merchants whom Paterson represented.

Still continues again on the next page:

      According to Carr, the system set into motion with the chartering of


      the Bank of England was a system of perpetual debt from which no nation


      is meant to escape: “The international bankers never intended that England


      be allowed to pay off the national indebtedness. The plan was to create


      international conditions which would plunge ALL nations concerned deeper


      and deeper into their debt.” Believe it or not, this is actually what transpired.


      The Parliament was so desperate and/or so bribed, that they accepted these


      terms, which amounted to nothing less than legal counterfeiting of a national


      currency for private gain. The initial stock offering sales pitch for the


      Bank read: “Paterson hath benefit of interest on all moneys which it, the


    bank, creates out of nothing.[12]

Again, Still’s fabrication of fact here is simply breathtaking. There are
no known historical records that remotely suggest that any members of Parliament
were bribed in any way. Further, his next idea of “legal counterfeiting,”
is grossly absurd. The term counterfeit means to imitate or copy with the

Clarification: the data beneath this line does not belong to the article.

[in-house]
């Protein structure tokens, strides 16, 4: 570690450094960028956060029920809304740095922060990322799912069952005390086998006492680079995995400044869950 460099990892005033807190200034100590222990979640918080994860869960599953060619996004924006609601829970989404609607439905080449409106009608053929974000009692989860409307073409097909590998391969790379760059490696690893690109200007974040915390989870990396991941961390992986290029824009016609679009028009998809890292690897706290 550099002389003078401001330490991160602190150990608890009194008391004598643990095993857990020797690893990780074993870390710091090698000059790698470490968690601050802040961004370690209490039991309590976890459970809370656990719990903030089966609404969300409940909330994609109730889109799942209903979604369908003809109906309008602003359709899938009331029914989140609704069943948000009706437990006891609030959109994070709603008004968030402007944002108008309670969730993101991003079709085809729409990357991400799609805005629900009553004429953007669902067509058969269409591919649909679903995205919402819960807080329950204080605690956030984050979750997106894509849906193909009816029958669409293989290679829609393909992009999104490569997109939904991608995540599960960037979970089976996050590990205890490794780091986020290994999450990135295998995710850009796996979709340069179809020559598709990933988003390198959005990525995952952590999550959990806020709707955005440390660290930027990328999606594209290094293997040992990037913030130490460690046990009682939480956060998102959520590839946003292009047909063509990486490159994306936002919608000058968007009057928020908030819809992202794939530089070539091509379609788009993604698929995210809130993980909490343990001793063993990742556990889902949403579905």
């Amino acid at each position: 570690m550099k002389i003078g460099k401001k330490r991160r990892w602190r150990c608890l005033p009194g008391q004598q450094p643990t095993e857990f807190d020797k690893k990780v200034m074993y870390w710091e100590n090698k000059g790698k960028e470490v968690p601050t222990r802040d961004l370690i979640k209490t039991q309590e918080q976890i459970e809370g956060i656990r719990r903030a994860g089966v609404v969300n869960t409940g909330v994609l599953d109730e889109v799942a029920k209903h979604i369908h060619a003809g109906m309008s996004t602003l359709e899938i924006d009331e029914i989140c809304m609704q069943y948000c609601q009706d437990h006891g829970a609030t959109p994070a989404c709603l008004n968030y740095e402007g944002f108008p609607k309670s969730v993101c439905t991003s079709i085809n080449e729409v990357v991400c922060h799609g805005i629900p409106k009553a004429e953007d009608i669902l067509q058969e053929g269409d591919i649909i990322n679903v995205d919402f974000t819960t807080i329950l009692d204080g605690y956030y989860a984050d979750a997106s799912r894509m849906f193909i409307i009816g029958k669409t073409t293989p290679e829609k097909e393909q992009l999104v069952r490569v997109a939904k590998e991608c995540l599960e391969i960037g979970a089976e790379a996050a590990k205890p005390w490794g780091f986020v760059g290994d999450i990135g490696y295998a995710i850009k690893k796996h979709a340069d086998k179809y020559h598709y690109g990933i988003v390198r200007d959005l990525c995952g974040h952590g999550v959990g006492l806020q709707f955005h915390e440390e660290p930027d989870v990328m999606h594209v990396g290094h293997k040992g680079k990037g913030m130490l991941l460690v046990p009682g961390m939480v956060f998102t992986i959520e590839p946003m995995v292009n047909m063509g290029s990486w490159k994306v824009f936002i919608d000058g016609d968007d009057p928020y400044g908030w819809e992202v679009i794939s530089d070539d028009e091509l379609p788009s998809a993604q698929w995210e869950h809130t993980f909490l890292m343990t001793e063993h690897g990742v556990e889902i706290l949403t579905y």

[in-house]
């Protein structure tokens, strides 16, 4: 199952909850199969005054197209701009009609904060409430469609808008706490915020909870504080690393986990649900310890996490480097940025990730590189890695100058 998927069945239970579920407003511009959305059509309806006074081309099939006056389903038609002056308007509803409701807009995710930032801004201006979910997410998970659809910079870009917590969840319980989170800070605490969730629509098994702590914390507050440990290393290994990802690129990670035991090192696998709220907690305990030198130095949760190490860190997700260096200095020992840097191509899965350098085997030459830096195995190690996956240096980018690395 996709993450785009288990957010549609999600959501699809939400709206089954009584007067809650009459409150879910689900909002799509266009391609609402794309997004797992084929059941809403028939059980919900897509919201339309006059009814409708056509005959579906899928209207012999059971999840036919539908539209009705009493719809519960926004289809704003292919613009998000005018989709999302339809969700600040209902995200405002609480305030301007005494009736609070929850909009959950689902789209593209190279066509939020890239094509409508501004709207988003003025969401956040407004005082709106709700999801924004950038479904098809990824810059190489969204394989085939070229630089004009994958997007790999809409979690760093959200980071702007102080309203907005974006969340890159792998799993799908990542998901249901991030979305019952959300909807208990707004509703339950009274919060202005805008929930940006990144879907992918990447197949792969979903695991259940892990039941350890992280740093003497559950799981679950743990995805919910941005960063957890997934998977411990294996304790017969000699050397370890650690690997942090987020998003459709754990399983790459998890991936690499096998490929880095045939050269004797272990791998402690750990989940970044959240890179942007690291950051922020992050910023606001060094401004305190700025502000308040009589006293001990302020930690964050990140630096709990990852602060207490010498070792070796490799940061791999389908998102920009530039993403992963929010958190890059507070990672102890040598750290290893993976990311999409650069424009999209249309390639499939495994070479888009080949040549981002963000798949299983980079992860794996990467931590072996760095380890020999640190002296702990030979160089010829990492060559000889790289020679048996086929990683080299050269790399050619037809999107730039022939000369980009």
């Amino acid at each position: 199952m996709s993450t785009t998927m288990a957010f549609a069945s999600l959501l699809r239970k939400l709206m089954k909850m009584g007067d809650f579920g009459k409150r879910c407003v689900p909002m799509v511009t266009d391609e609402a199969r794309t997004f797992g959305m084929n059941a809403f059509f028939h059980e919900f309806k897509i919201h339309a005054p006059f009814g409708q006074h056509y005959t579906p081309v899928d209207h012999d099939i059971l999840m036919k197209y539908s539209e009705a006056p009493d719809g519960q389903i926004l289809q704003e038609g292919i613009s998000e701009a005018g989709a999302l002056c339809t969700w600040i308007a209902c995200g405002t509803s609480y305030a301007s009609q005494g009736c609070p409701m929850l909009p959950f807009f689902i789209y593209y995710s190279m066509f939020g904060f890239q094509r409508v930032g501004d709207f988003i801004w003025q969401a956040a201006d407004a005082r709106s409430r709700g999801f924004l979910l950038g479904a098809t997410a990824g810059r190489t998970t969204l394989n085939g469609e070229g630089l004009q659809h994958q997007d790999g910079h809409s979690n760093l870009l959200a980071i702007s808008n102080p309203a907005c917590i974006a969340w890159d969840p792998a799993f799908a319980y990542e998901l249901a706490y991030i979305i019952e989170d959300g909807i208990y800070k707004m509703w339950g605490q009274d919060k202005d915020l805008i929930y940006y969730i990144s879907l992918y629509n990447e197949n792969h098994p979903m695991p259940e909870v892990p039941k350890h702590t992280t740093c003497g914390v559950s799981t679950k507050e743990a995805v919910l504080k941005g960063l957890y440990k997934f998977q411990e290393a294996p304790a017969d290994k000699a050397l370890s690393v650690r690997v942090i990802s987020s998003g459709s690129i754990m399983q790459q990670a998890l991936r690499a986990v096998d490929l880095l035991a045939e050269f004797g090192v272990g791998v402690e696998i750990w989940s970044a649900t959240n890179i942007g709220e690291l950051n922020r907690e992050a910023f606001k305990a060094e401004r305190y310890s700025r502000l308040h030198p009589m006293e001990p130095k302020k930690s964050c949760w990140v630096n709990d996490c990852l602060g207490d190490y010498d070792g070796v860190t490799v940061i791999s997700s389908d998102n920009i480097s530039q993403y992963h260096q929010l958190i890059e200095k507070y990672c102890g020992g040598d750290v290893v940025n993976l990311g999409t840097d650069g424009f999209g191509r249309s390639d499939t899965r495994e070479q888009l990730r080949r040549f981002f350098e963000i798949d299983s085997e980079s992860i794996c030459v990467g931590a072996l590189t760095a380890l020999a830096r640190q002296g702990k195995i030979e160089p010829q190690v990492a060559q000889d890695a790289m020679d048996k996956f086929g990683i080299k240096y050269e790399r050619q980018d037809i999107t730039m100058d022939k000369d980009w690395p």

intent to defraud-strictly illegal. The term “legal counterfeiting” is
an oxymoron-a self-contradictory statement. Governments alone have the
power to declare any currency legal tender, making it impossible to legally
counterfeit a legal currency.

Still’s quote on the initial stock offering sales pitch for the bank
has a story of its own. The quote is one of the most widely used in all
of conspiracy theory writings. It takes its life from a book entitled Tragedy
and Hope: A History of the World in Our Time
by professor Carroll Quigley
of Georgetown University. First published in 1966, the book is widely read
and used by conspiracy theorists in their vain attempts to prove a global
conspiracy. It should be noted as well that Quigley himself repudiated
conspiracy theories. The quote comes from page 49 of Quigley’s text. The
original quote is as follows, “the bank hath benefit of interest on all
moneys which it creates out of nothing.” A quick re-read of the above quote
from Still reveals not one but two falsifications contained in the same
quote. Here again, Still’s source for the quote is another conspiracy theorist,
Eustace Mullins, author of The Secrets of the Federal Reserve, who
has falsified his data, unbeknownst to the hapless Still.[13] Further, Griffin
as well is incapable of correctly quoting the same passage: “the Bank hath
benefit of interest on all the moneys which it, the Bank, creates out of